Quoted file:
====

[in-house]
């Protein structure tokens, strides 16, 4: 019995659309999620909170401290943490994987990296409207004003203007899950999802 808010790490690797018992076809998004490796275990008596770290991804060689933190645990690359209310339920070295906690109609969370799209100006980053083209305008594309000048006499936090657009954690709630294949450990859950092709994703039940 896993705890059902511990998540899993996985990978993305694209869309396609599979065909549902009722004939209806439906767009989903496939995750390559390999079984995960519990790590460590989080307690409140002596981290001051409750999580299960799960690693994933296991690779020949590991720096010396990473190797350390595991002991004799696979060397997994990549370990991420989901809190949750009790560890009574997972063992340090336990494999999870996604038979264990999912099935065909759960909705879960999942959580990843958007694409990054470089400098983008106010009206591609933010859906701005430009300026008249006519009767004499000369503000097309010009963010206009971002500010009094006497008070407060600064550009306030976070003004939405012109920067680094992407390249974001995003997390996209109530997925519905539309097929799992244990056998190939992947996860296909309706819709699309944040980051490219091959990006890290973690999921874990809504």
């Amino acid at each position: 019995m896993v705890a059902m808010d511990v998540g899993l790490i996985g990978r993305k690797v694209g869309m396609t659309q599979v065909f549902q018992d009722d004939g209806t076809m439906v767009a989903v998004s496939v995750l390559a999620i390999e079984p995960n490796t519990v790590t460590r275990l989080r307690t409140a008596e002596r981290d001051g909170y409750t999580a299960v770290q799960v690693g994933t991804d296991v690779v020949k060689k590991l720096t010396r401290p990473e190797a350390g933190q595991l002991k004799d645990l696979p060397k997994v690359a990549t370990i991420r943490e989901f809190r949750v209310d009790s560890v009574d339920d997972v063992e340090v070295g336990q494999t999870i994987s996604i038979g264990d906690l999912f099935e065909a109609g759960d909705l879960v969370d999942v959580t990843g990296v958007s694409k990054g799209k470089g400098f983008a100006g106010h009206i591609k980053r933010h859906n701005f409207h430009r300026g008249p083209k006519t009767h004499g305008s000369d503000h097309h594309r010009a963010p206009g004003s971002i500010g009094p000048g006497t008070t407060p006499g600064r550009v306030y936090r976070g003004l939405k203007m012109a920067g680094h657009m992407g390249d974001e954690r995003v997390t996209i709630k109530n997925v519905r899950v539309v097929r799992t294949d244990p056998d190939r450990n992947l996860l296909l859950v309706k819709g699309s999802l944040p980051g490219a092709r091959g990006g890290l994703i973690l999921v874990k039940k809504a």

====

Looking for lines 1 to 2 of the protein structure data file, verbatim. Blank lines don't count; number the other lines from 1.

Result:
[in-house]
């Protein structure tokens, strides 16, 4: 019995659309999620909170401290943490994987990296409207004003203007899950999802 808010790490690797018992076809998004490796275990008596770290991804060689933190645990690359209310339920070295906690109609969370799209100006980053083209305008594309000048006499936090657009954690709630294949450990859950092709994703039940 896993705890059902511990998540899993996985990978993305694209869309396609599979065909549902009722004939209806439906767009989903496939995750390559390999079984995960519990790590460590989080307690409140002596981290001051409750999580299960799960690693994933296991690779020949590991720096010396990473190797350390595991002991004799696979060397997994990549370990991420989901809190949750009790560890009574997972063992340090336990494999999870996604038979264990999912099935065909759960909705879960999942959580990843958007694409990054470089400098983008106010009206591609933010859906701005430009300026008249006519009767004499000369503000097309010009963010206009971002500010009094006497008070407060600064550009306030976070003004939405012109920067680094992407390249974001995003997390996209109530997925519905539309097929799992244990056998190939992947996860296909309706819709699309944040980051490219091959990006890290973690999921874990809504």